In this article, Kevin Feldman, Ed.D., describes for parents how older students can improve their writing skills.
You know, it’s interesting that here in California — and my read of studies from around the country suggests that this is relatively consistent — we find across the board, whether students are doing pretty well or not so well, that they’re usually doing better in reading than they are in writing. So we find that this is kind of a generic issue. That in general, our students, our young people are not writing as well as they should be or could be.
And the answer [to how to address this issue] very much mirrors the answer about how to address reading issues: It’s a combination of excellent instruction and age-appropriate practice — and lots of it. For example, say you have a student who is in middle school, and they have to do a report on some famous person in American history in their eighth grade U.S. history class. It’s important that they have a strategy for how to gather information, how to organize that information, how to execute a rough draft, how to edit that draft. There’s got to be a step-by-step process, and it’s got to be taught and supported.
So what parents can do? Really, a couple of things. One is to partner with the schools, to make sure that we understand what the expectations are in writing, and to break the expectations down [into specific skills]. So, for example, it’s really helpful, if the school’s not requiring it, to support your kids by[providing] an assignment calendar where they see: Oh, this major report, an eighth grade biography report, for example, is due in three weeks. We then help them come up with an outline by the end of week one. It doesn’t mean that we have to necessarily be doing it with them, but just orienting them. “Make sure that you have this outline by the end of week one. Make sure that you’ve gathered research on these eight topics (about the person’s educational background, their contributions, their politics, whatever the elements are).”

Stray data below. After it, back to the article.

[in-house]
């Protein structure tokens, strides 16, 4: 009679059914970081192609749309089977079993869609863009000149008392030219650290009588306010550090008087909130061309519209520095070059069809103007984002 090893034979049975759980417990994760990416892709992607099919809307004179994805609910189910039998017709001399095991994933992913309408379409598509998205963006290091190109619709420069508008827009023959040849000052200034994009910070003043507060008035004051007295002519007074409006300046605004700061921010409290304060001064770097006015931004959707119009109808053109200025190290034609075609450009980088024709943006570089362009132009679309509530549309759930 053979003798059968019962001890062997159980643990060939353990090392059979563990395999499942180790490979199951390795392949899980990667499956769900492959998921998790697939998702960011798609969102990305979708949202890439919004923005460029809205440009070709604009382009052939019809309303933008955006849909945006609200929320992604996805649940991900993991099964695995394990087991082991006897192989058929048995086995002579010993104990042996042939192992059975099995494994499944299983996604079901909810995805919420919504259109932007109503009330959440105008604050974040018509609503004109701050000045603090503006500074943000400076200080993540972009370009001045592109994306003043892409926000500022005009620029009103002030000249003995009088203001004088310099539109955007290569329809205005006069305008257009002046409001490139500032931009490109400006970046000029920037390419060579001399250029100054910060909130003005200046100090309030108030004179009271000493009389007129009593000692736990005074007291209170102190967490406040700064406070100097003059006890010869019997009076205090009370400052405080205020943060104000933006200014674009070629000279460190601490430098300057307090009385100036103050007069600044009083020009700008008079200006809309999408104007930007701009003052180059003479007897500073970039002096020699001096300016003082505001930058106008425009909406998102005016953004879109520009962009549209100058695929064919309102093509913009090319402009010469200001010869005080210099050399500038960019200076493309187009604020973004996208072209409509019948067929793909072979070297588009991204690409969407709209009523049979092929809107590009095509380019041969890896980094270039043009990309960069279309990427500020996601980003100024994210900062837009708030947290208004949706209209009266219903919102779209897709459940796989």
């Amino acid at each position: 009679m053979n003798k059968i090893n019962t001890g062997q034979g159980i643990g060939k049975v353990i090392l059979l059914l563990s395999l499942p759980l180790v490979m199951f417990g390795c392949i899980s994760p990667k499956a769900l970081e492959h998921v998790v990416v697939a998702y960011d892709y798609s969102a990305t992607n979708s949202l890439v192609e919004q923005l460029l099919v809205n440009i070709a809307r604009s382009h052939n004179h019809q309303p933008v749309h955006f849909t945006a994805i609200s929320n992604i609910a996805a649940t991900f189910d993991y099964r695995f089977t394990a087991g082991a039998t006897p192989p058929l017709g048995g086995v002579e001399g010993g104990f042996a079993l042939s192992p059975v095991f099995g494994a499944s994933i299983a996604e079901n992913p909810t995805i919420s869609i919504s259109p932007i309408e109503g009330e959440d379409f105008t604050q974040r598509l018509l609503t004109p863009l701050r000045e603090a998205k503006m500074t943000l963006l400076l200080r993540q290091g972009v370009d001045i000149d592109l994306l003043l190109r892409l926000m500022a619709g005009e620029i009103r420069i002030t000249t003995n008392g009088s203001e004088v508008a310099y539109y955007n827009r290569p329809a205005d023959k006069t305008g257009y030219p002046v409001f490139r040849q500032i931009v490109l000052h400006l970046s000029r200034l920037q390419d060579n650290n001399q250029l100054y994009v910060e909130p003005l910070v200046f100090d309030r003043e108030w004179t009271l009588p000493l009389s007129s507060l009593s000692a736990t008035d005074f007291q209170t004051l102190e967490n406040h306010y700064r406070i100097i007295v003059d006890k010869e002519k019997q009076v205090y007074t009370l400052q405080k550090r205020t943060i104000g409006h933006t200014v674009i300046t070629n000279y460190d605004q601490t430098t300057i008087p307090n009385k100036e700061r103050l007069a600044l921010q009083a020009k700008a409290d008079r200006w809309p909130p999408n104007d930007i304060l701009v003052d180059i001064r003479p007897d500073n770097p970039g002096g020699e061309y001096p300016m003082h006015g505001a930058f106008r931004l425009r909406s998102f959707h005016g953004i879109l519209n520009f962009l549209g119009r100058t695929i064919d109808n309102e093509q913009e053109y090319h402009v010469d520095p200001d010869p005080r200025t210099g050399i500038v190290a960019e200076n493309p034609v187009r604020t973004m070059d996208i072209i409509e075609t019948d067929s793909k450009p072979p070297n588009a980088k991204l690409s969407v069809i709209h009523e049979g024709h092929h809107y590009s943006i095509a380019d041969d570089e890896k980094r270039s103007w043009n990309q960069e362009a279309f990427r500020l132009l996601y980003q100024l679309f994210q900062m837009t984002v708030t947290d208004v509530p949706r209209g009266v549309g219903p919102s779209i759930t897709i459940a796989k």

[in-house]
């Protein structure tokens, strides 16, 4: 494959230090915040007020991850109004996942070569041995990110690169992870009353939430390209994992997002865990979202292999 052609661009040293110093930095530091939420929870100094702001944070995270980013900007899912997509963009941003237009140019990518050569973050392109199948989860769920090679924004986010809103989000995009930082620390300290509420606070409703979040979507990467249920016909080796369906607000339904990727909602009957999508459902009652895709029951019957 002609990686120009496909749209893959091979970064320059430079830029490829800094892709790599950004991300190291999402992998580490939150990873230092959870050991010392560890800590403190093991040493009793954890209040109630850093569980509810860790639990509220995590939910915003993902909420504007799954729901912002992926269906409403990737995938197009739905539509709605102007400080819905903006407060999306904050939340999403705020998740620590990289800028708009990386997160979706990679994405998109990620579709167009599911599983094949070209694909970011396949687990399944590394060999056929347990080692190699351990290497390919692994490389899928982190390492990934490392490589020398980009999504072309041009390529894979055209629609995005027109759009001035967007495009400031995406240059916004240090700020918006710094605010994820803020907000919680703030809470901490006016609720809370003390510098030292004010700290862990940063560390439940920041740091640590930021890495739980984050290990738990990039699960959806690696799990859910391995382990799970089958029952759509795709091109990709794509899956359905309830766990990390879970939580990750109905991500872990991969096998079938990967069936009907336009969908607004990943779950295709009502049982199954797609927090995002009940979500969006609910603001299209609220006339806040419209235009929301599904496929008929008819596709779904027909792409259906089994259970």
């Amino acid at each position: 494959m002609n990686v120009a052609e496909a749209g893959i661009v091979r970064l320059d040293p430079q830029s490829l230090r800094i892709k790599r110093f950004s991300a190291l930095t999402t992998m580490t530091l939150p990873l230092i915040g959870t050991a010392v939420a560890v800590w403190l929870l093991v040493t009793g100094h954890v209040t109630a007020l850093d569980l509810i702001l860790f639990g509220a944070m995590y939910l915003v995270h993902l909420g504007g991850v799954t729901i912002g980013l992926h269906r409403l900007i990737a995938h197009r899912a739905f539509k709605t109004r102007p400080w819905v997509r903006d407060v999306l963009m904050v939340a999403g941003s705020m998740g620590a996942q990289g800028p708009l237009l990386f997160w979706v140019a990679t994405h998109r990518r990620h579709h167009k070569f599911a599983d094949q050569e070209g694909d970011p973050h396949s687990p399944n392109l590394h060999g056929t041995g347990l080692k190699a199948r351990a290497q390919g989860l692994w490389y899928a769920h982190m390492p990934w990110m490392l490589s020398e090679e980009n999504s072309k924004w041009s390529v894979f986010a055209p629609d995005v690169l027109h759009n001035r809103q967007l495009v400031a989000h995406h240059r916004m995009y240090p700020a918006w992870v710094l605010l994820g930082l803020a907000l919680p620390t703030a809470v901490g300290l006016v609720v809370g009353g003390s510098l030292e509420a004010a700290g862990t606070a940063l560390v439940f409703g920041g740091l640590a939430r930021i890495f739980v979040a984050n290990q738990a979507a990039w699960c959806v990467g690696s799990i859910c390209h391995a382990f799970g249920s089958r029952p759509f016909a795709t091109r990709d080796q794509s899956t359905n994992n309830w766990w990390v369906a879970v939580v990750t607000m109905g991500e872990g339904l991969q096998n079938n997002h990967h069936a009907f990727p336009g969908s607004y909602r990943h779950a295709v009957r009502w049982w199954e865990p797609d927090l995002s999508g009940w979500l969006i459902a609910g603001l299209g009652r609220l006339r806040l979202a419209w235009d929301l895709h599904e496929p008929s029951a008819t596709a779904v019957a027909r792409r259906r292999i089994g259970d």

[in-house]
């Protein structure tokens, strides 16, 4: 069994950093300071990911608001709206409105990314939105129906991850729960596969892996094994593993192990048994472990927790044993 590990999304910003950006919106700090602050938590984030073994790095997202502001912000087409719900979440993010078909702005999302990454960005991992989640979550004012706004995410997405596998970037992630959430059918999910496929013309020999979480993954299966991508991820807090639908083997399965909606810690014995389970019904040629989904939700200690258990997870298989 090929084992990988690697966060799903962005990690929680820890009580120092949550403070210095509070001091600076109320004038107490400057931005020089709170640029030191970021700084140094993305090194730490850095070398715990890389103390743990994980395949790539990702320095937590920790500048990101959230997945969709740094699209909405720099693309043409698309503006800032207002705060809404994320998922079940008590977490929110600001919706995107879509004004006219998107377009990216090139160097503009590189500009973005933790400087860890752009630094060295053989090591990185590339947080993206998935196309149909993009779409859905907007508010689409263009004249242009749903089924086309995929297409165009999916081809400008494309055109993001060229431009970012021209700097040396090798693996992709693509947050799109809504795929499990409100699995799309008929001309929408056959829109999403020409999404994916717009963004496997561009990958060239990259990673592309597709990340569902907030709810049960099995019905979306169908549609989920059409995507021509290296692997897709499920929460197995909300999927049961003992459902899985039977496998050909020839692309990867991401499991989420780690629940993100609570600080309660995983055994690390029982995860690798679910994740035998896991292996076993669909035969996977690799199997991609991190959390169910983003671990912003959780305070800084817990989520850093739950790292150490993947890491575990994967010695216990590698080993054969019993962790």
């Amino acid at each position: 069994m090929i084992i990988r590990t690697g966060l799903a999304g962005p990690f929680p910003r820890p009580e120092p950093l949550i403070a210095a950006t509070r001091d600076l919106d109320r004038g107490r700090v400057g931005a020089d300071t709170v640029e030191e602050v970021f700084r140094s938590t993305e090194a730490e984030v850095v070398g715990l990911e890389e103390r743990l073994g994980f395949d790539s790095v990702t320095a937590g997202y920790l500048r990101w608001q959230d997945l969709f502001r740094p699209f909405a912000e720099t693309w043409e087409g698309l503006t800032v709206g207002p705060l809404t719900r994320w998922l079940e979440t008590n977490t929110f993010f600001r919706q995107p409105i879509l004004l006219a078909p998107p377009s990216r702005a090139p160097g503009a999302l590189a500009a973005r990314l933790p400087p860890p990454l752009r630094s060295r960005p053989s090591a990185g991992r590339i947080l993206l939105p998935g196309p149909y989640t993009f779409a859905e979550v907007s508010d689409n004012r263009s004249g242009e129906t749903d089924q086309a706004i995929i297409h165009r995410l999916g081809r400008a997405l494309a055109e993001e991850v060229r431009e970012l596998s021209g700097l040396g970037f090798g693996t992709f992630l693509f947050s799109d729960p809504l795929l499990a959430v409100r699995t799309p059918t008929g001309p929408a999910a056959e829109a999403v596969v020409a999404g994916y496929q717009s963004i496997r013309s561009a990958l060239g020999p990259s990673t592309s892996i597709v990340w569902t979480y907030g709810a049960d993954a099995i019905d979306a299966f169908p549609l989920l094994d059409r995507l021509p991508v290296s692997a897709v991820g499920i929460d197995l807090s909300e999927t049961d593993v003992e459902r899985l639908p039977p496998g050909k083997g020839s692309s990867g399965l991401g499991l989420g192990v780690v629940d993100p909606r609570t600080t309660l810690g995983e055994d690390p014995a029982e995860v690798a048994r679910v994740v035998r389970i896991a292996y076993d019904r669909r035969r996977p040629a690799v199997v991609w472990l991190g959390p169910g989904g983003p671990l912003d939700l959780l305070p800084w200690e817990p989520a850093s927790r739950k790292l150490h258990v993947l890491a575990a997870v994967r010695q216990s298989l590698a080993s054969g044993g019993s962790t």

So, breaking it into manageable parts and then monitoring and supporting the kids to accomplish the parts. Not waiting until two nights before and then having the parent write the whole thing, which is what we find typically happens. Either the kids don’t do it, or they do it poorly, or the parents wind up stepping in and writing it for them. And so it’s really a matter of understanding what the requirement is, helping our students break it into manageable parts, and then working with the schools to make sure that they’re being taught strategies for how to accomplish these parts.
In sum, it’s very similar to [the approach to] learning to read.
- We have to really look and analyze what needs to be taught. What are the expectations? What are the standards?
- Then separate it into manageable pieces.
- Then give them lots and lots of instruction and lots of practice.
Q: So parents are really helping their kids with a lot of their work habits and their organizational skills — and supervising that at home.
Yes. That’s a big part of it. And that’s something that I think is very appropriate for parents to do. I know we’ve been doing that with our seventh grade son, and at first there’s quite a lot of resistance. You know, it’s, “Get out that assignment calendar. Okay, what’s due?” And I show Max, my son, my calendar and say, “Hey, this is exactly how I’ve managed my time at work.” I get a lot of grumbling, but I think over time we back out. We monitor or we do less and less as he shows us that he’s really taking responsibility for it.
But earlier in the year, I was monitoring it every night. When he came home, I wanted to see what the new assignments were for that day. Did he have them? Of course, at first he would say, “Oh, nothing, Dad.” So I’d say, “I don’t know about that.” And we would call up one of the neighbor kids in his class and say, “How about that science report?” “Oh Gosh, Dad, I forgot about that.” So it’s two parts: It’s modeling — such as modeling with your own calendar — and then monitoring.